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Elodie Lawley, Petr Baranov, Michael Young; Hybrid vitronectin-mimicking polycaprolactone scaffolds and human retinal progenitor cell composites. Invest. Ophthalmol. Vis. Sci. 2013;54(15):4685.
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Many advances have been made in the development of treatments for retinal degenerative diseases such as age-related macular degeneration and retinitis pigmentosa. The irreversible loss of photoreceptors is common to both and currently, no restorative clinical treatment exists. It has been shown that progenitor cell transplantation can rescue retinal structure and function. This cell type can be collected from the developing neural retina, greatly expanded in vitro, and delivered into the degenerative host as a single-cell suspension or as composite graft. Previously, we have described several polymer scaffolds for culture and transplantation of retinal progenitor cells (RPC). This tissue engineering strategy increases donor cell survival, integration and differentiation. However, it conveys poor adhesive properties limiting its use and therefore requires additional surface modifications.
The aim of this work was to study hybrid vitronectin-mimicking PCL scaffolds and their effects on hRPC adhesion, proliferation, differentiation and integration. In this study, we use Corning Synthemax II-SC as the vitronectin-mimicking substrate which mimics the natural cell environment. In turn, it also enhances expansion to create a clinically relevant number of cells for transplantation and supports differentiation. The differentiation of hRPC on the polymer was assessed by flow cytometry for mature photoreceptor markers, and the effect of the scaffold strategy on the transplantation outcome by the explant approach whereby composite grafts were placed on top of the pig retina.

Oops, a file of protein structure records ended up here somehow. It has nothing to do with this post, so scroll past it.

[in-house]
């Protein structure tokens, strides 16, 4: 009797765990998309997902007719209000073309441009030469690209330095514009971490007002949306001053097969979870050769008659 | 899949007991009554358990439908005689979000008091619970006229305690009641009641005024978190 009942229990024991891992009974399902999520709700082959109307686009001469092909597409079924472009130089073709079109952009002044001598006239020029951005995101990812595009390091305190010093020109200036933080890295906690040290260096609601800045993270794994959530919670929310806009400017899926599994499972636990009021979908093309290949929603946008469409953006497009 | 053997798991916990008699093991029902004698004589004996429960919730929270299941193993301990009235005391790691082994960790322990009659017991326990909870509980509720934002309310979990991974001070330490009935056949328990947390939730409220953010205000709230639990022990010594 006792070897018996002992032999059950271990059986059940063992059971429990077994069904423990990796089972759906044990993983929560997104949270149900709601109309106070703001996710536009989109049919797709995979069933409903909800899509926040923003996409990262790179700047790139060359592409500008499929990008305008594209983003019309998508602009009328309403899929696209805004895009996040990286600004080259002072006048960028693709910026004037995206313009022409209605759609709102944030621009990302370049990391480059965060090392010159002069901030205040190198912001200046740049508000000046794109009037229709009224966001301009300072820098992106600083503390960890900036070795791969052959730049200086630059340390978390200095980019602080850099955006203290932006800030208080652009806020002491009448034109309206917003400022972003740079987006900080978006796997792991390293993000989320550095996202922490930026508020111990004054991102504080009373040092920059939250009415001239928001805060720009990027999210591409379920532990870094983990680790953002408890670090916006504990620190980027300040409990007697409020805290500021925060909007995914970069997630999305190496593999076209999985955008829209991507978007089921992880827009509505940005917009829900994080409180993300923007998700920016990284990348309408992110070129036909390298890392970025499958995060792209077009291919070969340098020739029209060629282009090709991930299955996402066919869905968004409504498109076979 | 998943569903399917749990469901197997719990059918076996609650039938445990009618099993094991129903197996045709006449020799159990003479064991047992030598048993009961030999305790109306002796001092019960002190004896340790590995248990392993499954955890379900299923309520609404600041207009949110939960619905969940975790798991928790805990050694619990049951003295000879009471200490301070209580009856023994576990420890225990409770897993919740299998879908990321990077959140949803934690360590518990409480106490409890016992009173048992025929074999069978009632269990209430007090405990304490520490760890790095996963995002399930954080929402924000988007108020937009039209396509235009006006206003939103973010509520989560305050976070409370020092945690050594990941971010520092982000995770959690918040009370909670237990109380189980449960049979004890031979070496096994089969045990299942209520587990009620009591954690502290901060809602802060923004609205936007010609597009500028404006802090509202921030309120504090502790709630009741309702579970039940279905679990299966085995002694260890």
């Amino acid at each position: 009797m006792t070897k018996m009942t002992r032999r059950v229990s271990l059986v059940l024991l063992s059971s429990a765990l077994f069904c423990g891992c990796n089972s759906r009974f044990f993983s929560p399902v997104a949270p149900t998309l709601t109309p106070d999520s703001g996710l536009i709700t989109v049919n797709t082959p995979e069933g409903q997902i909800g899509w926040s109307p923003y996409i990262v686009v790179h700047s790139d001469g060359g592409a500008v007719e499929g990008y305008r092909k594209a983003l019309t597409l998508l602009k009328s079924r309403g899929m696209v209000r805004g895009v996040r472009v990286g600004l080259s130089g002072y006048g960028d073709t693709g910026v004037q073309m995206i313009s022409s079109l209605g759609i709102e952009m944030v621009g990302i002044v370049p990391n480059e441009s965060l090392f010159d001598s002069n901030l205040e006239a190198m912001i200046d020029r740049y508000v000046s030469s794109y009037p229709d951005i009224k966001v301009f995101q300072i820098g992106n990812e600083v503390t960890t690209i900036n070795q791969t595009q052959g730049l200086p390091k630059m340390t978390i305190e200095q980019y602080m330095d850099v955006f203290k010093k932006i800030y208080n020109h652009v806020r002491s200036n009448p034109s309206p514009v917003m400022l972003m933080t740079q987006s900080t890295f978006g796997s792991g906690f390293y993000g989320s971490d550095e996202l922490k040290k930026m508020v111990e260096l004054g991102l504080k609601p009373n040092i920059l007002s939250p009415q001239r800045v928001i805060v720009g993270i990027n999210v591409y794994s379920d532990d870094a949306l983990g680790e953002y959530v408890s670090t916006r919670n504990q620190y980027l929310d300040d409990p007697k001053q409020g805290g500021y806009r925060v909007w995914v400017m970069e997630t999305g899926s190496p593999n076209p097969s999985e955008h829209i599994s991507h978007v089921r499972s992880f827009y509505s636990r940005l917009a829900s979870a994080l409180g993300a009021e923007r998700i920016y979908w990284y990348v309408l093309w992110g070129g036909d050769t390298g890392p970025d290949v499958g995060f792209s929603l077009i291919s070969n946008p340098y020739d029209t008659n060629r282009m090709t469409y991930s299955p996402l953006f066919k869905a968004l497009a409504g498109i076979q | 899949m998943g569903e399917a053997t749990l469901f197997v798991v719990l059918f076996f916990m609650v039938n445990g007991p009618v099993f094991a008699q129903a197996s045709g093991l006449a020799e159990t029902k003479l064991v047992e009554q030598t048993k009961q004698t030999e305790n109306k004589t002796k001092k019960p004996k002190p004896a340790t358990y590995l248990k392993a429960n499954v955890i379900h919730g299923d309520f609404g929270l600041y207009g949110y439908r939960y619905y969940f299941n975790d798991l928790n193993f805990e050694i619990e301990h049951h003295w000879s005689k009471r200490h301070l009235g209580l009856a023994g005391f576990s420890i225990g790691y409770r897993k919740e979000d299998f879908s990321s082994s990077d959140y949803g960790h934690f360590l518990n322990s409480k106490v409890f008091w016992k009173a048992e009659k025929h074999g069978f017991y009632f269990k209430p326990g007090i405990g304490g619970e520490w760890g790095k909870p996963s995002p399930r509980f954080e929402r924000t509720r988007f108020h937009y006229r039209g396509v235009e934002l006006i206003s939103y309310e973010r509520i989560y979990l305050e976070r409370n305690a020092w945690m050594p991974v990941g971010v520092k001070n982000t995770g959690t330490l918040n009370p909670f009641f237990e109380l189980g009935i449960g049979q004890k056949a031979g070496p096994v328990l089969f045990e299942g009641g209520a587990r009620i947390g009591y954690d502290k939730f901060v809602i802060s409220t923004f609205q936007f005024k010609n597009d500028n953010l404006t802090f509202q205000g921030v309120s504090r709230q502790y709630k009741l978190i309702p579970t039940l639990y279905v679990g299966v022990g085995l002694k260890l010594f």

We were able to successfully incorporate a vitronectin-mimicking adhesive oligopeptide (Synthemax II) into a PCL scaffold and show that the incorporation into PCL leads to dose-dependent increase of cell adhesion, required for efficient hRPC culture. The optimal dose of Synthemax II was 30ug/ml (adhesion increased from 10% to 65%), which was equal to standard fibronectin-coating. Incorporation of the oligopeptide into PCL did not change the inhibitory effect of PCL on hRPC proliferation: the population increase was 1.3 fold after 72 hours in culture.
Hybrid vitronectin-mimicking polycaprolactone polymers can serve as scaffolds for hRPCs, and the composite can be used to evaluate the potency of cells to be used in transplantation studies.
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